So your house isn’t perfect — it’s looking a little dingy, or you feel crammed into a too-small space, and that deck you’ve always wanted still hasn’t been built. But, how do you know what’s worth renovating and when you should give up and relocate?
“Not everything is fixable, but if it’s a smaller project or will really increase the value of the home, it may be worth doing rather than giving up and moving,” said Stephanie Hartwick, an independent agent with Keller Williams Realty.
These six situations show that sometimes it’s OK to spend money on upgrades and renovations, and sometimes, it’s better to sell your home and move on.
1. You Have a Full House — and Are Expecting
The Fix: Upgrade to a larger home
Even if you have enough land and clearance from your neighbors, adding another bedroom to an existing home can be costly. The actual price of such an addition largely depends on where you live and how big the new room is, but the average addition costs over $40,000, according to estimates from HomeAdvisor.com.
Unless the home has some special significance — a generations-old family home, for instance — your better option is moving into a larger home.
“Why go through the hassle and cost of this kind of renovation, particularly in a good market?” said Hartwick. “You have to be careful how much you invest in any renovation, and this one likely wouldn’t be worth it.”
2. Your Kids Are Tired of Being Roommates
The Fix: Remodel the basement into a new bedroom
If your kids are tired of sharing a room, or you have a teen yearning for independence, a refinished basement could give the illusion of more space without actually forcing you to move to a bigger home. Although the not-so-tiny price tag for such a remodel averages about $18,700, that’s a lot less than you’ll sink into a new home.
Once the basement remodel is complete, turn to Pinterest for creative ways to brighten up the room and give it more life. The last thing you want is to put work into a remodel only for your teenage son or daughter to turn their nose at it.
3. Your Updated House Still Feels Old
The Fix: Swap out furniture and accessories for a newer feel
Even if the major rooms of the house have been updated, a house can seem worn once you’ve been in it a long time.
Don’t let outdated furniture and ugly lamps convince you to move into a newer home, said Marcia Goodman, an accredited staging professional and realtor in Virginia. When she’s helping people stage homes to sell, she often sees places where furniture and accessories are the only things making the place seem unlivable.
“The kitchen and bathrooms were updated … but everything else had a very dated feel to it,” she said. “We did a nice update by adding updated accessories and removed excess furniture. We painted certain rooms and removed all the area rugs.”
These simple fixes can make a house feel fresh, new, bright and cheerful for a fraction of what it would cost to look for a completely new house — where your dated furniture would probably follow you anyway.
4. Your Kids Moved Out
The Fix: Move into a smaller home
Who wants to clean a house big enough for a large family when the kids are moved out? Instead of trying to fill a bunch of empty space — do you really need more than one craft room? — downsize to a smaller home that suits your new lifestyle.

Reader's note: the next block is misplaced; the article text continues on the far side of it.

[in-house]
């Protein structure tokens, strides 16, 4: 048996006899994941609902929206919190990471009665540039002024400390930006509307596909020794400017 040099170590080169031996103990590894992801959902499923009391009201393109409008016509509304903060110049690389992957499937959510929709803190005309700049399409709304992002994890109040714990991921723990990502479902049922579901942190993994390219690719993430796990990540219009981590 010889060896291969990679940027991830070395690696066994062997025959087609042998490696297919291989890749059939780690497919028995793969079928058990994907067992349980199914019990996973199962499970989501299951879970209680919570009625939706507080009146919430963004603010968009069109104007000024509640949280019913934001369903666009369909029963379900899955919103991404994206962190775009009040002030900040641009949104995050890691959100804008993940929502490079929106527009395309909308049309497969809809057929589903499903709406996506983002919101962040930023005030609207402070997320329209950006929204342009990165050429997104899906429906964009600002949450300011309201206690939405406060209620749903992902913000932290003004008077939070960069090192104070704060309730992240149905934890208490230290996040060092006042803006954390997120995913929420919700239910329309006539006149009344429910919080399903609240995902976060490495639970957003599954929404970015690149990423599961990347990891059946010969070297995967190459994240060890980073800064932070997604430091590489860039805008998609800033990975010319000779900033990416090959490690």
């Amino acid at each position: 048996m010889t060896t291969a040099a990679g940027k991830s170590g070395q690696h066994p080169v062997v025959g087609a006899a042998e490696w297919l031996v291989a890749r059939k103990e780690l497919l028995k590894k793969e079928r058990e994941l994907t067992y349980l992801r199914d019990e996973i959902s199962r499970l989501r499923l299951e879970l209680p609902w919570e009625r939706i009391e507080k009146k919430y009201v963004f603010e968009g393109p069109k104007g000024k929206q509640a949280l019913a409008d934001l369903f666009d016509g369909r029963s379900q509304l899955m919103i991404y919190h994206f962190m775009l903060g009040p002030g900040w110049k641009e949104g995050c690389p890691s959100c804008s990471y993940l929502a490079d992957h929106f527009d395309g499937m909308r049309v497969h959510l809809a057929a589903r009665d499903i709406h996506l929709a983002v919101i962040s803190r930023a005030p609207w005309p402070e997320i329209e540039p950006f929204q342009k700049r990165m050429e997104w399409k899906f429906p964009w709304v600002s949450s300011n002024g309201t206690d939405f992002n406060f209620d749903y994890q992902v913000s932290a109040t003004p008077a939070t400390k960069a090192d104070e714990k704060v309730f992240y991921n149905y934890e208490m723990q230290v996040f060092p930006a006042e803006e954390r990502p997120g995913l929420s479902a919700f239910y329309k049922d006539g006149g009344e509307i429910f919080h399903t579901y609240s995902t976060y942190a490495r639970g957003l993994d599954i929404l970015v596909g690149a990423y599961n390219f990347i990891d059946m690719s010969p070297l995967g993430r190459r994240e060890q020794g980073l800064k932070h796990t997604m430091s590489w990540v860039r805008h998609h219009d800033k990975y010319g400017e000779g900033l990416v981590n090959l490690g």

You’ll have to deal with the fees and costs associated with buying a new home and moving, but at least you won’t be paying taxes on a house that’s larger than you need. Plus, you’ll save in other ways. Perhaps with a smaller yard you can tend to it yourself rather than pay a landscaping company.
If you’re really against leaving your family home, an alternative to moving is to section off part of the home and rent it, either on a semi-permanent basis or through websites like Airbnb. That way, at least the space is useful, and you’ll have a little cash on hand to help pay for the larger home’s upkeep.
5. You Found the Perfect House, But It’s Too Small
The Fix: Don’t buy it
Instead of spending money to retrofit an existing home to your tastes, consider building one to your specifications on a lot in a desirable neighborhood.
Two of Hartwick’s clients, a young couple, found a home they loved on a wonderful lot, but they would have needed more space if they decided to have a family. They had to choose whether to do a full-blown addition to the home or keep looking. They went somewhere in the middle, choosing instead to build a home from scratch.
“I don’t think it was cheaper, so to say; rather, it was a better investment,” said Hartwick. “It would be less risky to put that money into a brand new property in a desired subdivision where all the houses are of the same value.”
6. You Miss Air Conditioning
The Fix: Have central air installed
If the sun rises over your bedroom or settles over the living room, and the heat makes you uncomfortable, don’t sweat it.
Pennsylvania real estate agent Denise Supplee said she had to decide whether to upgrade her own home to include air conditioning after living without the luxury. Looking forward to an eventual sale when her children were all grown, she and her husband chose to have central air conditioning installed to increase the home’s value.
Supplee said getting central air retrofitted into her home was easier than she thought it would be. Throughout the installation, which took only a few days, her family was able to continue living as normal — albeit with a little bit of extra dust around. Her husband put drywall around a few ugly tubes left from installation in the bedrooms, but otherwise everything was done by a professional for about $8,000.